One of the most interesting new bloggers on the Russia watching scene is Augis Barkov and his Red Hot Russia. Much like chinaSMACK for China, he searches out trending stories on Runet and translates them – with comments from netizens – for a wider English-speaking audience. Some of his topics I found interesting included Chechen fashion, “Naked Party of Love”, and Russian dating profiles (from the 1900′s!). Augis recently wrote this exclusive article for Da Russophile on the Russian opposition’s use of sex, scandal, and slapstick to highlight various social and political issues.
There is no such thing as bad publicity. This paradigm works fairly well in advertising consumption products from chewing gum to works of art. But will it succeed in advertising political ideas? Can they be promoted by means of sex and scandals?
I don’t know the answers to these questions, but some activists of Russian opposition seem to believe in Succès de scandale. Let me describe the most infamous examples of such acts and leave to readers the judgment whether they were performed by artists or hooligans, liberals or liberasts.
First name which springs to mind in relation to social and political protests expressed in scandalous form is the art-group “Voina” [“War”].
They are best known for the pornographic act which took place in Moscow Museum of Biology in 2008. Few days before the presidential elections in Russia (won by Dmitry Medvedev) a group of 12 activists conducted an orgy in one of the rooms of museum. Five couples simultaneously engaged in sexual intercourse while two other members were holding placard with the writing “Fuck for the Heir Puppy Bear!”.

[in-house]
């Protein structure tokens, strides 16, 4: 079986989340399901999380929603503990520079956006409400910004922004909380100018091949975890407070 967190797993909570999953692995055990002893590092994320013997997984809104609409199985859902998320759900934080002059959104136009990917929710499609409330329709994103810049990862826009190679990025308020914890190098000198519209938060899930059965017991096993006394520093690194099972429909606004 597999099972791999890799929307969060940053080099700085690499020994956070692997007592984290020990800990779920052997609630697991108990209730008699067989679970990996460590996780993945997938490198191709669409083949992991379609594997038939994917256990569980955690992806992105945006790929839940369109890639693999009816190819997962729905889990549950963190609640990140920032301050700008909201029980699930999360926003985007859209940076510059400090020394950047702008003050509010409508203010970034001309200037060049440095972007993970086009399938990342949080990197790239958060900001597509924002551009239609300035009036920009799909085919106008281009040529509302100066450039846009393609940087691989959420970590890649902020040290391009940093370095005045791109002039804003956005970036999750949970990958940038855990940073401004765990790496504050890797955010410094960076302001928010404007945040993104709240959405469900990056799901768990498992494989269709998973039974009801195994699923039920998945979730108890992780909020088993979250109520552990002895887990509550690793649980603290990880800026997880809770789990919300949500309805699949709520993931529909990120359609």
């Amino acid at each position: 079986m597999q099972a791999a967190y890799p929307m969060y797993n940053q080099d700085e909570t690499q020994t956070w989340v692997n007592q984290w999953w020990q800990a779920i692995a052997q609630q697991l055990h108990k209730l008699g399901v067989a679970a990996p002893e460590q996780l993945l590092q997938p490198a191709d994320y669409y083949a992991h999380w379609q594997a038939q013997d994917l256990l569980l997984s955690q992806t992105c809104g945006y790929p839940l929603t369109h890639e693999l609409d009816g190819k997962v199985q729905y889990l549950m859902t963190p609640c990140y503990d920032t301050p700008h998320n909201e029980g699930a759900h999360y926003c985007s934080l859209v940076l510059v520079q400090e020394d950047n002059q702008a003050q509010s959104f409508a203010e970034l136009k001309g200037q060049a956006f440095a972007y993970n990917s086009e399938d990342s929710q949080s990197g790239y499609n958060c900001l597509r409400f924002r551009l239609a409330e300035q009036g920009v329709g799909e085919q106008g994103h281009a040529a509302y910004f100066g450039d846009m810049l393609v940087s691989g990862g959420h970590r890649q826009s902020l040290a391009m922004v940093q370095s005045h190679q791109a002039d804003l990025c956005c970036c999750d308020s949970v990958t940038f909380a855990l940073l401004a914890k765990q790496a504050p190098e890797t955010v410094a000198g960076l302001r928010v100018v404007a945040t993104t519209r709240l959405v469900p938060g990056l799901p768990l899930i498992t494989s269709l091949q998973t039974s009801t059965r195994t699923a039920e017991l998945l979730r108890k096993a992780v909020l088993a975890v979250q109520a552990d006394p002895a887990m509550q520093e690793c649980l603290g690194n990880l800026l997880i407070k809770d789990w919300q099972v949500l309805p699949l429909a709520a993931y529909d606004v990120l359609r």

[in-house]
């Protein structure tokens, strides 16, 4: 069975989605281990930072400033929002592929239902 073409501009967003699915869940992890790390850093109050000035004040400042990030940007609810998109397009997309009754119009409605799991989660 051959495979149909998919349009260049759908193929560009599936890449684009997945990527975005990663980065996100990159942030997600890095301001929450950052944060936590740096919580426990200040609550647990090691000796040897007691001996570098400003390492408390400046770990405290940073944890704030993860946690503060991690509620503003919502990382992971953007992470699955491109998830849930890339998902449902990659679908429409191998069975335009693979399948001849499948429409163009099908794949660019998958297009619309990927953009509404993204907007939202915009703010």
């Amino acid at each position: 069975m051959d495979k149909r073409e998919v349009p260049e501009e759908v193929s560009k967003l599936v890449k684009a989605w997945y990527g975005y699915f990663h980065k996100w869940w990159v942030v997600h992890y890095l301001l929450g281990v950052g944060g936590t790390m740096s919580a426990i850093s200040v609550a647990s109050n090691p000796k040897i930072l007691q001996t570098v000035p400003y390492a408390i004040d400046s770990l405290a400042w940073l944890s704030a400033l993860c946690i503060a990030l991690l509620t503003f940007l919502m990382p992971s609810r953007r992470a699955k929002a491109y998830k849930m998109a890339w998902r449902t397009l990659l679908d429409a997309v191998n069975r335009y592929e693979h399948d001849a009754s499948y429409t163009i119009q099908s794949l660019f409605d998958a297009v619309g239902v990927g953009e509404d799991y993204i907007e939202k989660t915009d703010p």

[Note: Puppy Bear (in Russian “медвежонок”) has the same root as Medvedev’s surname (“Медведев”)]
The above photo, part of a photo report by Ridus, shows the Anti-Orange protest at Poklonnaya Gora in Moscow on February 4th. Does that look like 35,000 people to you, let alone 20,000 or 15,000? Because those were the most commonly cited figures in the Western media, apart from those cases where they ignored them altogether (The Guardian) or even tried passing them off as a ANTI-Putin rallies (e.g. Le Parisien).
So I decide to write about Putin’s mistakes to counter my public image as “ein strammer Putin-soldat“, and guess what, the first comment I get denounces me as a ”completely naive and/or delusional person” for daring to “take “Russia’s corruption trends” seriously” (I suppose it proves the old dictim that you can’t please everyone all of the time). Anyhow, to atone for my brief lapse into liberast heresy, I return to my old neo-Soviet ways by translating Russian businessman and LJ blogger gosh100‘s excellent short essay ”On Liberasts and Liberasty” (Про либерастию и либерастов) from June 2007. In doing so, I hope to introduce “liberast” and “liberasty” into the English lexicon to denote Russia’s self-styled liberals, who are in fact anything but liberal in word and deed*. Enjoy!